Newly elected Payson Little League President Keely Parker is expecting about 250 aspiring players to turn out this year for the spring and summer baseball and softball programs
A turnout of those numbers would be one of the largest since 2009 when almost 300 players showed up at Rumsey Park for tryouts.
First on the agenda for parents and young athletes is to sign up at one of three upcoming registration sessions.
Parker emphasizes registering early is crucial so she and her staff of 10 other officers can begin preparations for the 2012 campaign.
The first sign-up is to be held from 4 p.m. to 8 p.m., Wednesday, Feb. 15 and the second will be 4 p.m. to 8 p.m. the following day, Thursday, Feb. 16.
The final sign-up is 9 a.m. to 2 p.m., Saturday, Feb. 18. All three sessions will be held in the Rim Country Middle School gymnasium.
Little League is open to both boys and girls from 5 to 15 years of age. In registering, players must bring along a birth certificate and parents must sign a medical release and a parents’ code of conduct.
The fee for major and minor league play is $75 per child. If a second child in the family is playing, the fee is $70.
There is no fee for a third child.
Among Parker’s goals in her first year as president is to field a first-ever girls softball “coach pitch” league for 5- to 8-year-old players.
In the past, such a league has existed in baseball but not softball. Also in past seasons, coach pitch play began at 6 years of age, but this year will include 5-year-olds.
“We have been approved to have them start at 5 as long as they attend a ‘skills assessment’ to make sure they are capable of playing,” said Parker. “We are hoping by this to regain the coach pitch softball and add to the coach pitch baseball as well.”
Tryouts for both baseball and softball teams will be held March 3 at Rumsey Park. Times will be announced in the near future.
April 14 has been designated as opening day, which will be highlighted by the usual festive celebration that includes food booths, games, raffles, radio broadcasts, bounce houses and a full slate of league games.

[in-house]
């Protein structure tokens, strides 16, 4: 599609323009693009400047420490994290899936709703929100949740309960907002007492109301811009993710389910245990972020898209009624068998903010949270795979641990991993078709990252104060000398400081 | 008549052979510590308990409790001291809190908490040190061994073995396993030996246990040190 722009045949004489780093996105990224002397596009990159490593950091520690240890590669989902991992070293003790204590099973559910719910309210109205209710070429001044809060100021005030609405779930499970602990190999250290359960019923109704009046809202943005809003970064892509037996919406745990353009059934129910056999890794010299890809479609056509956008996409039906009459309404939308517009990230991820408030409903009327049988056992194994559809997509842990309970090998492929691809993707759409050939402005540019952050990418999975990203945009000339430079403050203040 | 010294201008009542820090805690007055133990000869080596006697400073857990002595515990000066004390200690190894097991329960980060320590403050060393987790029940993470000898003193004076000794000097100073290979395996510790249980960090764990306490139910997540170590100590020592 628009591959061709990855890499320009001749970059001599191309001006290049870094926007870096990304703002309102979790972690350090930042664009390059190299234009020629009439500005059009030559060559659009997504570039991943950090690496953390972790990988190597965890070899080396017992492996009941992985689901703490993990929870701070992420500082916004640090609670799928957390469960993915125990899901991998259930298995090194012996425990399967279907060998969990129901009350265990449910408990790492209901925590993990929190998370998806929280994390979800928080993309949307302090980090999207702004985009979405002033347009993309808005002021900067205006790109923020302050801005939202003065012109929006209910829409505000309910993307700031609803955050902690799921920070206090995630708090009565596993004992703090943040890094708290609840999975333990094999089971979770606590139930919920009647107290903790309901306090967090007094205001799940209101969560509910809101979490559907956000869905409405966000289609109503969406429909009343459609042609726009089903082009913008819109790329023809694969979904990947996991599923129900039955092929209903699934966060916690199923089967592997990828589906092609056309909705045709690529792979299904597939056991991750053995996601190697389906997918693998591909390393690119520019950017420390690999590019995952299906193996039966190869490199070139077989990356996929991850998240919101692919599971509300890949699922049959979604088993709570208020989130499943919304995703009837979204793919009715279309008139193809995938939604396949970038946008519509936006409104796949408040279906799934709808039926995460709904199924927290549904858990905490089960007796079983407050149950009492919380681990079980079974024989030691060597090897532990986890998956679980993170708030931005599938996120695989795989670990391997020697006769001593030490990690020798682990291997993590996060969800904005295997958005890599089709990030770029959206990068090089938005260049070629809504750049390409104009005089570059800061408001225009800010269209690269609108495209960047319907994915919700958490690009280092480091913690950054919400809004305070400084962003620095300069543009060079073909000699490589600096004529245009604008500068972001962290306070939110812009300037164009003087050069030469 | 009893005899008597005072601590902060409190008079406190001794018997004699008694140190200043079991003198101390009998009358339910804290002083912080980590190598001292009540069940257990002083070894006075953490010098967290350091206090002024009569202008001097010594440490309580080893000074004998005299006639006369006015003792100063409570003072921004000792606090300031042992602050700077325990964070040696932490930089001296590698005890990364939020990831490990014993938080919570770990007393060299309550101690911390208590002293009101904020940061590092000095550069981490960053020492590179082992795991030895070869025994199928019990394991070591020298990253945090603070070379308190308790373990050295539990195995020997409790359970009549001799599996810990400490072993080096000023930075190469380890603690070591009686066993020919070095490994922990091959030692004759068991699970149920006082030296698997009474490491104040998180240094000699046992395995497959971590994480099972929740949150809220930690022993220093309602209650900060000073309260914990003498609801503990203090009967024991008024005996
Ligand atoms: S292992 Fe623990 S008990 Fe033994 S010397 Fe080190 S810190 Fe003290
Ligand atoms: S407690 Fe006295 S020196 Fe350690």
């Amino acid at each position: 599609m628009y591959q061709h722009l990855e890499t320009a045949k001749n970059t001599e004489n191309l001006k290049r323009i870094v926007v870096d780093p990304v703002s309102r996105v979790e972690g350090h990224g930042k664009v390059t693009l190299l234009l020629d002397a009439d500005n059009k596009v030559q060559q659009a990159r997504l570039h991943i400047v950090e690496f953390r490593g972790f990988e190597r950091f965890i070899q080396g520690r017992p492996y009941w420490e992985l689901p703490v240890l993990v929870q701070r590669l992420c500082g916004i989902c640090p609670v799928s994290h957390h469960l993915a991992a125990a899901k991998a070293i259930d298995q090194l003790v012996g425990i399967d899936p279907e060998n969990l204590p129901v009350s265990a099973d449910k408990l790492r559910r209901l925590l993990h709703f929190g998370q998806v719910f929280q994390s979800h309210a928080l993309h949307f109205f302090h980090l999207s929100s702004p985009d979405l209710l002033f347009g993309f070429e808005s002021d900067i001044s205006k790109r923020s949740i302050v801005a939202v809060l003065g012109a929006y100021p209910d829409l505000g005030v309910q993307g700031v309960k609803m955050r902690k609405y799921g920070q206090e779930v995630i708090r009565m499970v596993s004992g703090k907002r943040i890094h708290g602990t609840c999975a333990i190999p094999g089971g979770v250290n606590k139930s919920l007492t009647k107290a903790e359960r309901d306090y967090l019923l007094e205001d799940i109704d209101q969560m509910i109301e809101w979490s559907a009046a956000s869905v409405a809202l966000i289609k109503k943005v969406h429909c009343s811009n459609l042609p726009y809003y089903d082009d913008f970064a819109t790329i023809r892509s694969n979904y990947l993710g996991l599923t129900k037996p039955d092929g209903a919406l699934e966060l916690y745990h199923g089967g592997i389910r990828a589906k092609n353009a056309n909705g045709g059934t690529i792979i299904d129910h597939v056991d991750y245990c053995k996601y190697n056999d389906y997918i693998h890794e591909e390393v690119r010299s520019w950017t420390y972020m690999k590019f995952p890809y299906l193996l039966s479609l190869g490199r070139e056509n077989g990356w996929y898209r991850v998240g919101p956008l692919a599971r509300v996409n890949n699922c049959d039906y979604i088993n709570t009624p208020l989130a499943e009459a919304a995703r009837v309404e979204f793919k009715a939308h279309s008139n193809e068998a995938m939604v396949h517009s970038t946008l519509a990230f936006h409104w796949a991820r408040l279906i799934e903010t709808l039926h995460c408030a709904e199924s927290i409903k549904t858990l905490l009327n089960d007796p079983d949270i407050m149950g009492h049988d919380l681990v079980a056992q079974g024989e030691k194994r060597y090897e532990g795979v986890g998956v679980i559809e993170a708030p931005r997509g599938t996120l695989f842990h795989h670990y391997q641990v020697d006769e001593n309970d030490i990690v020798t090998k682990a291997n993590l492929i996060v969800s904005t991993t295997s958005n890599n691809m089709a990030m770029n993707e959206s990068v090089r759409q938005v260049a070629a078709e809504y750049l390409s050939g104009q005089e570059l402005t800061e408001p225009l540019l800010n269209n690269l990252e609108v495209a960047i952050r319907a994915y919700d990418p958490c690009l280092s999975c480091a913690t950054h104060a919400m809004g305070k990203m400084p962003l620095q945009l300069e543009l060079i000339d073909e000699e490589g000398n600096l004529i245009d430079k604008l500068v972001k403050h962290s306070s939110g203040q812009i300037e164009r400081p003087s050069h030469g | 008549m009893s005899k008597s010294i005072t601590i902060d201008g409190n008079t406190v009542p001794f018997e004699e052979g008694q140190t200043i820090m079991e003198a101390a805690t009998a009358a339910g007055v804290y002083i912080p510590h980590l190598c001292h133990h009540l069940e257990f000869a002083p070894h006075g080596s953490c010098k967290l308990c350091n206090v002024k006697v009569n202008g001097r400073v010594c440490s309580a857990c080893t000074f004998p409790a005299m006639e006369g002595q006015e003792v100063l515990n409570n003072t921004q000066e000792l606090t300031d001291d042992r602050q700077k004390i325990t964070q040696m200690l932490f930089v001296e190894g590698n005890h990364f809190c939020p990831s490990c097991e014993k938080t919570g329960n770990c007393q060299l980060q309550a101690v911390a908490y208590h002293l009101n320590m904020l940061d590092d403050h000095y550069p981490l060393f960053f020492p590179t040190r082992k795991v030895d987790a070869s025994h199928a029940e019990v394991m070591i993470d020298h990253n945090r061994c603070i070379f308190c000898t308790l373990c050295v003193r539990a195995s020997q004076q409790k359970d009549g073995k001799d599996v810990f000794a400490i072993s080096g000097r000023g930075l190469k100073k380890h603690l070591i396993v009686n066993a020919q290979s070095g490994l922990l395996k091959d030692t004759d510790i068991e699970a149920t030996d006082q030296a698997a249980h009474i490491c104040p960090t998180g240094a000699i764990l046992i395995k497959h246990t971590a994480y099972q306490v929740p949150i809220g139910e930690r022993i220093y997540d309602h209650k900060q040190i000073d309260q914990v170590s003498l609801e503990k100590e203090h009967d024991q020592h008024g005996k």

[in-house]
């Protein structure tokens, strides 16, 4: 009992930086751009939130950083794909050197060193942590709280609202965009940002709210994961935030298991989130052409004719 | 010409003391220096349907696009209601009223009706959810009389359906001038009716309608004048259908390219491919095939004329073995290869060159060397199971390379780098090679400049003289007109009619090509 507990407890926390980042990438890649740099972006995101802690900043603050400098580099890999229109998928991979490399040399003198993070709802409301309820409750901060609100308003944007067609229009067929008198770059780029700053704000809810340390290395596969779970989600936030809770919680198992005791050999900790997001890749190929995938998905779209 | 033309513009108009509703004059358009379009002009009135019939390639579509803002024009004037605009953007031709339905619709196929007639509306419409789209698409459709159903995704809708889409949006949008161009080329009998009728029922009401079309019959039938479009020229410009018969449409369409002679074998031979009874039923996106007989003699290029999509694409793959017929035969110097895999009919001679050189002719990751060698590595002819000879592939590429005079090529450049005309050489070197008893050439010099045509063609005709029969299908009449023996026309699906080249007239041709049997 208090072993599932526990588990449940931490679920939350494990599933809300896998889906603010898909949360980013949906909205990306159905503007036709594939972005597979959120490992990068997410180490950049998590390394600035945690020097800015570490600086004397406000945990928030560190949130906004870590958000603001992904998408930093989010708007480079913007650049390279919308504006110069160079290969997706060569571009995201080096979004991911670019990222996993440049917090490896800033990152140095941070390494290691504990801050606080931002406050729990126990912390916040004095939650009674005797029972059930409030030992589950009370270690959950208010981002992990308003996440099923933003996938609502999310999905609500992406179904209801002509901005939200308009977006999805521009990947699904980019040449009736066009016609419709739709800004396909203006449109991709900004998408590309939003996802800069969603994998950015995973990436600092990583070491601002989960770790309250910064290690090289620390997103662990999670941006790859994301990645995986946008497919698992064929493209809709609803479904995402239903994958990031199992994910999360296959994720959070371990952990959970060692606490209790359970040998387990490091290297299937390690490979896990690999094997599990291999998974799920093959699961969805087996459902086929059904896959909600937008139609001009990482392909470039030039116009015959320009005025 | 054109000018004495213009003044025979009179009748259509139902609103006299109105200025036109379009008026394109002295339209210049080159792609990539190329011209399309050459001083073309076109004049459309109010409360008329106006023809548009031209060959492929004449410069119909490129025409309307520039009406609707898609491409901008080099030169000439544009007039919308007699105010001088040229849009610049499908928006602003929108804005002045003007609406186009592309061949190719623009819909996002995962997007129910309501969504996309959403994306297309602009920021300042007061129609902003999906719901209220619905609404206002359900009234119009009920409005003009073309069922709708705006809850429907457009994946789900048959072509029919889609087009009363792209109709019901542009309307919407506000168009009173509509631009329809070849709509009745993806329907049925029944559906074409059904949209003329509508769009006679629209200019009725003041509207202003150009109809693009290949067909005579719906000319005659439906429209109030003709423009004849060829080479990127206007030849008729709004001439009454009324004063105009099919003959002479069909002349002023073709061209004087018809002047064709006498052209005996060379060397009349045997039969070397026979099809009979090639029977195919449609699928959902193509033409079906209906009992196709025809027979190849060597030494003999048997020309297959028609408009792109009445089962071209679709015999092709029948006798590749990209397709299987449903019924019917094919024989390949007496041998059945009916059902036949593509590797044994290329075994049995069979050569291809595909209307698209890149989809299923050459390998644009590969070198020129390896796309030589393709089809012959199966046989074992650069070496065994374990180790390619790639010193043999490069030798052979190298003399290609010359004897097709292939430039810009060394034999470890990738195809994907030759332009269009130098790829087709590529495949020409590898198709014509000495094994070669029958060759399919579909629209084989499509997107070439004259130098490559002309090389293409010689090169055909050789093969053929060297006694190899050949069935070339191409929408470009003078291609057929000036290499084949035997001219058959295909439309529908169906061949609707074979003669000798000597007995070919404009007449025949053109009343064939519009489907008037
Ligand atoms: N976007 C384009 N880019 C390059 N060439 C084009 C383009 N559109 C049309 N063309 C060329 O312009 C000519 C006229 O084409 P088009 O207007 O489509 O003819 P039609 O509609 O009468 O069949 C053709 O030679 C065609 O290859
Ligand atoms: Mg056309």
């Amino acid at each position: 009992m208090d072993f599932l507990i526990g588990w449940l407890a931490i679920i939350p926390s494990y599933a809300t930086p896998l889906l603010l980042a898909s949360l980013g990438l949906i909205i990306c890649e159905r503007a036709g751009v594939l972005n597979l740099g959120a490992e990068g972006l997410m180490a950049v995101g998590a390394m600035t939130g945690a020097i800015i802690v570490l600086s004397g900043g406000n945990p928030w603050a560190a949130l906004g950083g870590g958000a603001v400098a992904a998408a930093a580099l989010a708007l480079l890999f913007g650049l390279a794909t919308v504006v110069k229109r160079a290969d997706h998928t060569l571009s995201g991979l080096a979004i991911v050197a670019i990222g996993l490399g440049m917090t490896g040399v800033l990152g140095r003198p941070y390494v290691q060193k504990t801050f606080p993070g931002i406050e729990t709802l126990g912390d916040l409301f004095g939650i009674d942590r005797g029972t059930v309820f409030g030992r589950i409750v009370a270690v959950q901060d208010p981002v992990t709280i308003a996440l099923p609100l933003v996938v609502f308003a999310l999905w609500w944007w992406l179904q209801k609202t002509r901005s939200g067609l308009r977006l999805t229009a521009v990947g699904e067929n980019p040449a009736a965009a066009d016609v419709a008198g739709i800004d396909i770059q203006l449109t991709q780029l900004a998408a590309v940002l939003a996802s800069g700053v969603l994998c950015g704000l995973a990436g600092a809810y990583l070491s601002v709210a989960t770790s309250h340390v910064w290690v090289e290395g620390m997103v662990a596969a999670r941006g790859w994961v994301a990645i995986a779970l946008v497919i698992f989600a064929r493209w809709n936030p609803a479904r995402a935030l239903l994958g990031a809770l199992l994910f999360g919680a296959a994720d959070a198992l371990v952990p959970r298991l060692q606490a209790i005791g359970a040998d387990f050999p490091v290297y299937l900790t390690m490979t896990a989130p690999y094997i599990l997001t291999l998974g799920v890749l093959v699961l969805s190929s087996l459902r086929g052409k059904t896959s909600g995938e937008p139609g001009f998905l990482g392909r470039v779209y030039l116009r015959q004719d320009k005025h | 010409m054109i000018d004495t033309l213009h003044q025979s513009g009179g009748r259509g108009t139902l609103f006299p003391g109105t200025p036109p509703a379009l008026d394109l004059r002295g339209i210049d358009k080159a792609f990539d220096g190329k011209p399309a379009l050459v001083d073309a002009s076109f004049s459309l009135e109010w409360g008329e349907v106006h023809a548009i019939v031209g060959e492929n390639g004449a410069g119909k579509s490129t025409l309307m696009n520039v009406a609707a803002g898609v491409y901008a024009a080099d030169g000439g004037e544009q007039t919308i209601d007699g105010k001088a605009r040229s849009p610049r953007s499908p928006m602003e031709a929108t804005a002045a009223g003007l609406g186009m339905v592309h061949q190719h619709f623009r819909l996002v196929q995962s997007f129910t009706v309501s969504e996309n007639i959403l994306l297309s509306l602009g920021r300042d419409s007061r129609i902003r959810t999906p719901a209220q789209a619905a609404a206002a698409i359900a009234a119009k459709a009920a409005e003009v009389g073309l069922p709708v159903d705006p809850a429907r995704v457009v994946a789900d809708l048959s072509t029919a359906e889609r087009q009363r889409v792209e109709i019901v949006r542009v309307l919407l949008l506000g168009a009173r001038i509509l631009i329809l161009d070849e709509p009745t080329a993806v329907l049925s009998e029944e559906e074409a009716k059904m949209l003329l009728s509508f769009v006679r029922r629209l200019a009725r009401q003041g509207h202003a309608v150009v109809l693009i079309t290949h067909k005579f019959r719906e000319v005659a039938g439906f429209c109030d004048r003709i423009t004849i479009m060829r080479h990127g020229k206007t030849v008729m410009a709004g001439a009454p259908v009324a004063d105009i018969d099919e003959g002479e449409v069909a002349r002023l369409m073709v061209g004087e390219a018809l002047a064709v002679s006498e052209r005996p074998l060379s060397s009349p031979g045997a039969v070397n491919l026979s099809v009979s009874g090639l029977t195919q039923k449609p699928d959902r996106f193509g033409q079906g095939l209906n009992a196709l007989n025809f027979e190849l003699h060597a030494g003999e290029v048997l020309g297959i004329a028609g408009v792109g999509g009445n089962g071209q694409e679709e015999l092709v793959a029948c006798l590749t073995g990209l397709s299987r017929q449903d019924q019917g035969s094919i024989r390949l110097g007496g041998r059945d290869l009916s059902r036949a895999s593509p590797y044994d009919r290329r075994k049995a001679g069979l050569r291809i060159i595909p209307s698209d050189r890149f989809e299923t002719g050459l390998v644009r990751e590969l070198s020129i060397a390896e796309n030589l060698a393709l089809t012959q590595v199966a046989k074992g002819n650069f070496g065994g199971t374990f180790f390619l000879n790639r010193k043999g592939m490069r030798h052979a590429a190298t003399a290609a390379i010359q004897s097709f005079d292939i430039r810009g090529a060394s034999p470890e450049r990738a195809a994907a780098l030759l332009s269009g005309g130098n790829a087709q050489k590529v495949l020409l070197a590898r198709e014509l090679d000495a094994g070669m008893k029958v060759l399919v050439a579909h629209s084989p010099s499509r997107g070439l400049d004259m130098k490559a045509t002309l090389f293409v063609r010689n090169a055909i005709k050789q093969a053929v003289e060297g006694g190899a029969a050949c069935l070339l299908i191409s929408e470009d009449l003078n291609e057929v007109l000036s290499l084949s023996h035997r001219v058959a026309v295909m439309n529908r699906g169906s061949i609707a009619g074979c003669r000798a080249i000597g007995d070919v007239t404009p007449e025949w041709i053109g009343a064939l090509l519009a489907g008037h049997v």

With the new season just over the horizon, Parker is confident, “I feel it will be a great year.
“Everyone on the board is extremely willing and helpful.”
The roots of Payson’s highly successful Little League program can be traced to the early 1960s when facilities were almost non-existent, there were enough players for only two teams and a handful of dedicated volunteers spearheaded the sport.
Ted Pettet remembers those humble beginnings well, “I was the high school baseball coach and I brought the (first) charter down from Flagstaff.”
With charter in hand, the volunteers — including Junior Haught, Larry Wilbanks and Fred Chilson — went about building the town’s first Little League park on a log storage field located west of the Beeline, just south of the old lumber mill.
“We used chicken wire to build the backstop,” Pettet said. “And we moved logs to give us enough room for a field.”
Ronnie McDaniel, who coached for about 10 seasons, recalls the league was started, as “something for the young kids to do — it wasn’t as intense as it is today.”
Pettet remembers he asked townspeople to start a league as a means to build a foundation for the high school program.
“We wanted the kids to have at least some knowledge of baseball when they got to be freshmen,” he said.
He recalls John Chilson, Boyd Peace and the Owens brothers were some of the first players in Payson’s fledgling Little League program.
In those early years it was a struggle to keep the program up and running mostly due to a lack of funds and too few players and coaches. As the years went by, the town eventually was able to field all-star teams that traveled to postseason tournaments in Winslow and Flagstaff.
In the late 1960s, with the original field turning obsolete, the league’s playing site was moved from the makeshift field near the logging mill to the campus of Julia Randall School.
In 1976, about the time Pettet was serving as the town’s first mayor, the Rumsey I baseball and softball park was built and became the new home of the Little Leaguers.
“By that time almost every kid that did well in high school baseball had played Little League,” Pettet said.
He recalls then-high school baseball coach Tom Meck, who went on to be the school’s principal, also coached Little League, as did Neil MacVicar. Today, MacVicar remains active in senior softball circles.